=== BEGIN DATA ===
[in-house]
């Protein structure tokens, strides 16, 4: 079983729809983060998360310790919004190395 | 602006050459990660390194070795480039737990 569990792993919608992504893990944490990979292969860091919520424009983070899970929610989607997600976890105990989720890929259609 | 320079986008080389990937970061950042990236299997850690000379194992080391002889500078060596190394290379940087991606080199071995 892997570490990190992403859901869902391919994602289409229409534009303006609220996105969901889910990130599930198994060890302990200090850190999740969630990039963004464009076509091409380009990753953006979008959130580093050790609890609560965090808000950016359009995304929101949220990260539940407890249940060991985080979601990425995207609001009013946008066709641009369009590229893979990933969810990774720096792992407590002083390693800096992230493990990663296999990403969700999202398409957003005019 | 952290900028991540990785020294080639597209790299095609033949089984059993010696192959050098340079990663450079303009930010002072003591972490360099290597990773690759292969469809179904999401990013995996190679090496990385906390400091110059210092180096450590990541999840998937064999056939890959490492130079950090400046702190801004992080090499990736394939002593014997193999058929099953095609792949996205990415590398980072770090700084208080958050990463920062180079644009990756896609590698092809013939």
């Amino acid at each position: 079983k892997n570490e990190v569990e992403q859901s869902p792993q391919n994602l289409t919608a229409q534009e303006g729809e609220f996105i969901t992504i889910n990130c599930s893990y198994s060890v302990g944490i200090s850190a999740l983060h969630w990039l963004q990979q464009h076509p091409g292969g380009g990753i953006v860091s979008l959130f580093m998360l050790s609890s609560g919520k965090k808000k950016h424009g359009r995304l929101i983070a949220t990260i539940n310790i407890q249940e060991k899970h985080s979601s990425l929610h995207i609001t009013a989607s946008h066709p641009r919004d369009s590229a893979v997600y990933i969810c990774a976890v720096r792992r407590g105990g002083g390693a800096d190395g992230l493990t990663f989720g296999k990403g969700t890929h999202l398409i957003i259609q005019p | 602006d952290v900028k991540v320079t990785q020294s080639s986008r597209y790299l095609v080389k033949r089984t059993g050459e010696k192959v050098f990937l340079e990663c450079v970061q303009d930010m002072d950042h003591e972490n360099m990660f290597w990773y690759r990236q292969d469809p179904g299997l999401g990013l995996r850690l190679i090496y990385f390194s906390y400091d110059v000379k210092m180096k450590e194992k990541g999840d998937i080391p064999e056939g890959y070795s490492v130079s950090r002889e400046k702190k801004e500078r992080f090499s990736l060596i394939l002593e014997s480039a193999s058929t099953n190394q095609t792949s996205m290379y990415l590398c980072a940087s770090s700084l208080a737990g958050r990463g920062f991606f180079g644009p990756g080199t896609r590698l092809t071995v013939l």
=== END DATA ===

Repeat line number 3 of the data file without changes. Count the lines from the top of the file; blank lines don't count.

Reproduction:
């Amino acid at each position: 079983k892997n570490e990190v569990e992403q859901s869902p792993q391919n994602l289409t919608a229409q534009e303006g729809e609220f996105i969901t992504i889910n990130c599930s893990y198994s060890v302990g944490i200090s850190a999740l983060h969630w990039l963004q990979q464009h076509p091409g292969g380009g990753i953006v860091s979008l959130f580093m998360l050790s609890s609560g919520k965090k808000k950016h424009g359009r995304l929101i983070a949220t990260i539940n310790i407890q249940e060991k899970h985080s979601s990425l929610h995207i609001t009013a989607s946008h066709p641009r919004d369009s590229a893979v997600y990933i969810c990774a976890v720096r792992r407590g105990g002083g390693a800096d190395g992230l493990t990663f989720g296999k990403g969700t890929h999202l398409i957003i259609q005019p | 602006d952290v900028k991540v320079t990785q020294s080639s986008r597209y790299l095609v080389k033949r089984t059993g050459e010696k192959v050098f990937l340079e990663c450079v970061q303009d930010m002072d950042h003591e972490n360099m990660f290597w990773y690759r990236q292969d469809p179904g299997l999401g990013l995996r850690l190679i090496y990385f390194s906390y400091d110059v000379k210092m180096k450590e194992k990541g999840d998937i080391p064999e056939g890959y070795s490492v130079s950090r002889e400046k702190k801004e500078r992080f090499s990736l060596i394939l002593e014997s480039a193999s058929t099953n190394q095609t792949s996205m290379y990415l590398c980072a940087s770090s700084l208080a737990g958050r990463g920062f991606f180079g644009p990756g080199t896609r590698l092809t071995v013939l």